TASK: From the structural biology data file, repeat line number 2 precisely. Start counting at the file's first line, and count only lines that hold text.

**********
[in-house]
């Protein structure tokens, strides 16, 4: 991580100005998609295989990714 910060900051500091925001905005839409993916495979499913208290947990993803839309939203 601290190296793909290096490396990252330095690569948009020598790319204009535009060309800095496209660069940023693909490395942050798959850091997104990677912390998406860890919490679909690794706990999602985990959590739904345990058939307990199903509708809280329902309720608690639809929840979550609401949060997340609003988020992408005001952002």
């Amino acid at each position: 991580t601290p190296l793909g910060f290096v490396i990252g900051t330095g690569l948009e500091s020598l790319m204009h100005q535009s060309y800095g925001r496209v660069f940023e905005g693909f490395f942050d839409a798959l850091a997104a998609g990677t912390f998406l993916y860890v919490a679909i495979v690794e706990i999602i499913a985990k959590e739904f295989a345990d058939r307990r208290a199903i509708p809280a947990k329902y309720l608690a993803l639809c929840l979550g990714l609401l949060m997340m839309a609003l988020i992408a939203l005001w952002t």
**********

């Protein structure tokens, strides 16, 4: 991580100005998609295989990714 910060900051500091925001905005839409993916495979499913208290947990993803839309939203 601290190296793909290096490396990252330095690569948009020598790319204009535009060309800095496209660069940023693909490395942050798959850091997104990677912390998406860890919490679909690794706990999602985990959590739904345990058939307990199903509708809280329902309720608690639809929840979550609401949060997340609003988020992408005001952002």